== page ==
It Takes Two (At Least): Participant Media’s Director of Documentary Production on Creativity and Communications

Courtney Sexton is director of documentary production at Participant Media. She supports the documentary production president in managing all Participant projects in production as well as in reviewing all projects submitted to the company for consideration. While at Participant, she has been involved with such projects as The World According to Sesame Street, the Academy Award®-winning An Inconvenient Truth, Angels in the Dust, Jimmy Carter Man From Plains, Darfur Now, Chicago 10 and Standard Operating Procedure. Visit www.participantmedia.com

 

I was interested to learn that you studied political economy at the London School of Economics. Can you talk a bit about your background, your interests, and how you began working in production and media?

I think like many people I didn’t figure out what I wanted to do until I was well into my education. It took some trial and error before I realized what truly interested me and how I could make a career of it.  After the LSE, I was actually heading to law school in Washington D.C.; however, I decided in the middle of my graduate degree that I wanted to continue studying politics and social issues, but I wanted to do it in a creative way.  I had always been interested in film, so documentaries seemed like a natural way to encompass all of those interests.  I definitely didn’t know at 5 years old that I wanted to work in this field.   

Fast forward through many internships on documentaries and production work in TV/movies, and I met Davis Guggenheim.  We worked together for a couple of years before moving to Participant to run the documentary division.  I was truly fortunate to find my mentor very early in my career, and he agreed to take me along for the ride.  Basically, I did not go the film school route but learned on the ground from some amazing filmmakers and executives.          

What have you learned directing documentary production at Participant that would be relevant to independent filmmakers?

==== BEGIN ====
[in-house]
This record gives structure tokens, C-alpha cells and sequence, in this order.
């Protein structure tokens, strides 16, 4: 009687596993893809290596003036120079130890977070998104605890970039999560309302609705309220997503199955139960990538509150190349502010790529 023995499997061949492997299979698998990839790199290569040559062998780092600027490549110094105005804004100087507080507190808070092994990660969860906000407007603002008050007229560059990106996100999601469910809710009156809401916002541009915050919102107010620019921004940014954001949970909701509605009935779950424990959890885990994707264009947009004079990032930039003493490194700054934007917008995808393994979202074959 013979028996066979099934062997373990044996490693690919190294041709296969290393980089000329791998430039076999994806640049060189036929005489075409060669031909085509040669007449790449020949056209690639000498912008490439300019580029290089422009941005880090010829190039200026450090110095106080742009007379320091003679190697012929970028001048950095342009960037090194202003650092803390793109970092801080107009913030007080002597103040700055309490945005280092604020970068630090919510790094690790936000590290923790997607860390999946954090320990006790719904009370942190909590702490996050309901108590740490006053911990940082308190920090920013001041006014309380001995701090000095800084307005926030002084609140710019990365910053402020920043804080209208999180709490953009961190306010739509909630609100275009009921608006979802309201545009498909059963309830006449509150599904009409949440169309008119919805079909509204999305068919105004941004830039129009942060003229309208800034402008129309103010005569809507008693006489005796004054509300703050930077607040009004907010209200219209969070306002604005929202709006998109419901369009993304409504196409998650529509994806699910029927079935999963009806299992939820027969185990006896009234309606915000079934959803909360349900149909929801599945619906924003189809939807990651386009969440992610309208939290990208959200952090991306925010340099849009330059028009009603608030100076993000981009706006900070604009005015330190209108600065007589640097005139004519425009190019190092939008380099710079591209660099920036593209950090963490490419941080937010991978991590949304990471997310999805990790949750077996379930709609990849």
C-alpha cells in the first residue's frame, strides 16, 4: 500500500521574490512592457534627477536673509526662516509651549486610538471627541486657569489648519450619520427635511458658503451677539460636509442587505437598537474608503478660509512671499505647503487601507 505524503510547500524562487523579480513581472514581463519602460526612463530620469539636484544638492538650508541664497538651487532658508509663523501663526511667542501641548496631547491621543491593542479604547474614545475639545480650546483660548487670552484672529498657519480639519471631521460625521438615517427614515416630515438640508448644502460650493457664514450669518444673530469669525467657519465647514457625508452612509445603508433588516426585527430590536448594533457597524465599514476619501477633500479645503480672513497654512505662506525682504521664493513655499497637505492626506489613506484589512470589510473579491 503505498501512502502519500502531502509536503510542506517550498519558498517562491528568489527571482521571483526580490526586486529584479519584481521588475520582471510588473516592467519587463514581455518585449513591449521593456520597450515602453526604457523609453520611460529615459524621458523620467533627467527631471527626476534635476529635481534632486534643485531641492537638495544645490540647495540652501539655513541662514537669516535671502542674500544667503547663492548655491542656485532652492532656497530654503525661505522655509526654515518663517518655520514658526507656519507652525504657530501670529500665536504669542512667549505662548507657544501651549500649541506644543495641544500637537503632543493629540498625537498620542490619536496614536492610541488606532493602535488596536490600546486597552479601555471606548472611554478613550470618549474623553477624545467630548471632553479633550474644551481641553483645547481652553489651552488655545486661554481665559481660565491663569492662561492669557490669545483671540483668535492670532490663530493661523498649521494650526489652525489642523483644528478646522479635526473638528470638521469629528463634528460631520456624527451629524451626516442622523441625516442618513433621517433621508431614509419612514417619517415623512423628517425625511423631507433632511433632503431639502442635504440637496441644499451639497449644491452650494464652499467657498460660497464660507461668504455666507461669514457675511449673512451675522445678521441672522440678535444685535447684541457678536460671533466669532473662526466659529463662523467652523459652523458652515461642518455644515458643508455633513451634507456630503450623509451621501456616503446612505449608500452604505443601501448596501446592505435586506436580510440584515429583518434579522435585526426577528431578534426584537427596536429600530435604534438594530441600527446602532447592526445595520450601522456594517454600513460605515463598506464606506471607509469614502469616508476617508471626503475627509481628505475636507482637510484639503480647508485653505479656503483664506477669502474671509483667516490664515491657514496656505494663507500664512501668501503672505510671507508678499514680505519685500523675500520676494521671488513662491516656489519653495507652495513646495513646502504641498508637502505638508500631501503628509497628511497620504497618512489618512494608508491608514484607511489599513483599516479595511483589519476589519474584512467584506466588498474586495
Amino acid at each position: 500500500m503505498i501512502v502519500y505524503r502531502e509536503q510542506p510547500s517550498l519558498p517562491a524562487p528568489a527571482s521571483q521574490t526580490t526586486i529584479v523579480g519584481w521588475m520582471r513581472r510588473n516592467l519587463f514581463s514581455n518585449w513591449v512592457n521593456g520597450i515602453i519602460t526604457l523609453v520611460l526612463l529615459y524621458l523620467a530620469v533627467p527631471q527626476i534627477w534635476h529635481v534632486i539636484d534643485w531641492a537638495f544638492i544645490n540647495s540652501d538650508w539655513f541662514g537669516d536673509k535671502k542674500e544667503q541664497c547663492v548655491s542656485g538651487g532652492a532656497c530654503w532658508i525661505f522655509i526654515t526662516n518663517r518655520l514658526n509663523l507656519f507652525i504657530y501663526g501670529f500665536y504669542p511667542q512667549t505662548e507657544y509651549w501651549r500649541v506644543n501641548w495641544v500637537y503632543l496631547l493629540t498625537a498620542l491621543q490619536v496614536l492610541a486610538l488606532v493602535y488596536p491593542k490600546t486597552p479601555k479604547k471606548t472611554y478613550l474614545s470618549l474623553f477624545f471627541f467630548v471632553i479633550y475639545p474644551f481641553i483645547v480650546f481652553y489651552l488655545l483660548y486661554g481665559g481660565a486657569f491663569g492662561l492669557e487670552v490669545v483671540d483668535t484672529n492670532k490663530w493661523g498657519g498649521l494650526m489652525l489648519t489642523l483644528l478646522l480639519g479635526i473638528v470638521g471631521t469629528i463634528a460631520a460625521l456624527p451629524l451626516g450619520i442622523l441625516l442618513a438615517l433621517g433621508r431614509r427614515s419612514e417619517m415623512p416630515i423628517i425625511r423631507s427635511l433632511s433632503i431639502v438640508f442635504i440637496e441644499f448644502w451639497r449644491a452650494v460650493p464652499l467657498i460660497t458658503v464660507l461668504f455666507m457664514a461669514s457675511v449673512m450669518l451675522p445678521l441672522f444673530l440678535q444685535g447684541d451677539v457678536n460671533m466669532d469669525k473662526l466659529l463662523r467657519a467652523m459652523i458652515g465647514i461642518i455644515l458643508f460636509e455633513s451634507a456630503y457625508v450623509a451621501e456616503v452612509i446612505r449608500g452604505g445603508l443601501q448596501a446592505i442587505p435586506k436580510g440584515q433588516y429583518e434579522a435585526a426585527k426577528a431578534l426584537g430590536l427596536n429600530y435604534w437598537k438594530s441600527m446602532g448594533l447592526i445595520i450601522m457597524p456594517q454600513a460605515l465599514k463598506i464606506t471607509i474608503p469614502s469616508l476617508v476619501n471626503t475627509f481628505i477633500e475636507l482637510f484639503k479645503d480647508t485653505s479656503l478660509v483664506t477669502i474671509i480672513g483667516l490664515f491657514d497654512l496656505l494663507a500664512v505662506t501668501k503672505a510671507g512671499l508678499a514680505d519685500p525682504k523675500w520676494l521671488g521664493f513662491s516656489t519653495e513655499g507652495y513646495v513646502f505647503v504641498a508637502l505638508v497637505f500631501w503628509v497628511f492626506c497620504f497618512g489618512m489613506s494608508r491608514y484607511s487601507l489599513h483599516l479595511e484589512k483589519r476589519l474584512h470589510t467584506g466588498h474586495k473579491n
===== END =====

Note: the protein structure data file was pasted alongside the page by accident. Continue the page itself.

One of the most important skills I’ve learned at this job is how to communicate within the industry.  Filmmakers tend to speak one language that is not always the same as the financiers or distributors.  I’ve learned that there is a delicate balance between realizing a director’s vision and meeting the needs of the financial backers. 

For independent filmmakers working with a company like Participant, it’s important to understand that making a film is a collaborative process.  Starting with the proposal to the premiere of the film, we are all after one goal – a successful film.  Our successes have always been with filmmakers who are open and willing to work as a team.  Likewise, we are committed to the filmmaker’s vision and the artistic integrity of the film.     

In your work with filmmakers, what have you found are the most effective communication strategies, and why?

The most effective strategy is one of openness and a collaborative spirit.  It’s important for filmmakers to understand our process and have access to everyone in the company.  We try to keep an open door policy across all departments from production to marketing and so on.  This philosophy starts on day one.  We want our filmmakers to feel like they are part of our family, and that requires regular contact and availability for support.